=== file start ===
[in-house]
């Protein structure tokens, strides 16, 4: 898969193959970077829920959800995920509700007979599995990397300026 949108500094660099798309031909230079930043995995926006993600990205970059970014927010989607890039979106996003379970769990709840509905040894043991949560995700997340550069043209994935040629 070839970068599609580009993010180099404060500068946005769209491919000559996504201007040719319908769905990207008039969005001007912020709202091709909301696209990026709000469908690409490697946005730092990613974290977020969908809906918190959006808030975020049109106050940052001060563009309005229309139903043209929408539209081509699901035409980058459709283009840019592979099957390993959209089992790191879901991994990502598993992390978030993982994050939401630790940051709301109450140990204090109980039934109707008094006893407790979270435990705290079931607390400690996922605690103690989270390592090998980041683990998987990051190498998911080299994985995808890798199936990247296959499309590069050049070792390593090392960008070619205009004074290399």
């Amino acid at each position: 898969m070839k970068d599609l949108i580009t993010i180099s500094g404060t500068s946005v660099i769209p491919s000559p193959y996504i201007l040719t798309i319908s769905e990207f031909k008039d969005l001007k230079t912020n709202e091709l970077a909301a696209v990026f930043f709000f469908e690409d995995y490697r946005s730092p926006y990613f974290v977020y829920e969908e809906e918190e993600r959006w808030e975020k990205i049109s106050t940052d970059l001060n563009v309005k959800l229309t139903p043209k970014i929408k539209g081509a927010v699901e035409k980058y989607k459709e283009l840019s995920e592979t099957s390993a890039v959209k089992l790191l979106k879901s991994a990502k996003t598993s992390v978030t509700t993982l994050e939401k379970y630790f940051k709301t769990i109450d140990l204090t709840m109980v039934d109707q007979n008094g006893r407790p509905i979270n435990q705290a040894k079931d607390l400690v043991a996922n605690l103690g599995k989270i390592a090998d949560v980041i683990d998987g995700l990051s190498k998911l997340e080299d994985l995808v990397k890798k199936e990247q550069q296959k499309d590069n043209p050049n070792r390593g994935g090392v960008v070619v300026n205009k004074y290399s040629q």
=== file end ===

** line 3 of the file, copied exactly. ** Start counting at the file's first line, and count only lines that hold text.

């Amino acid at each position: 898969m070839k970068d599609l949108i580009t993010i180099s500094g404060t500068s946005v660099i769209p491919s000559p193959y996504i201007l040719t798309i319908s769905e990207f031909k008039d969005l001007k230079t912020n709202e091709l970077a909301a696209v990026f930043f709000f469908e690409d995995y490697r946005s730092p926006y990613f974290v977020y829920e969908e809906e918190e993600r959006w808030e975020k990205i049109s106050t940052d970059l001060n563009v309005k959800l229309t139903p043209k970014i929408k539209g081509a927010v699901e035409k980058y989607k459709e283009l840019s995920e592979t099957s390993a890039v959209k089992l790191l979106k879901s991994a990502k996003t598993s992390v978030t509700t993982l994050e939401k379970y630790f940051k709301t769990i109450d140990l204090t709840m109980v039934d109707q007979n008094g006893r407790p509905i979270n435990q705290a040894k079931d607390l400690v043991a996922n605690l103690g599995k989270i390592a090998d949560v980041i683990d998987g995700l990051s190498k998911l997340e080299d994985l995808v990397k890798k199936e990247q550069q296959k499309d590069n043209p050049n070792r390593g994935g090392v960008v070619v300026n205009k004074y290399s040629q």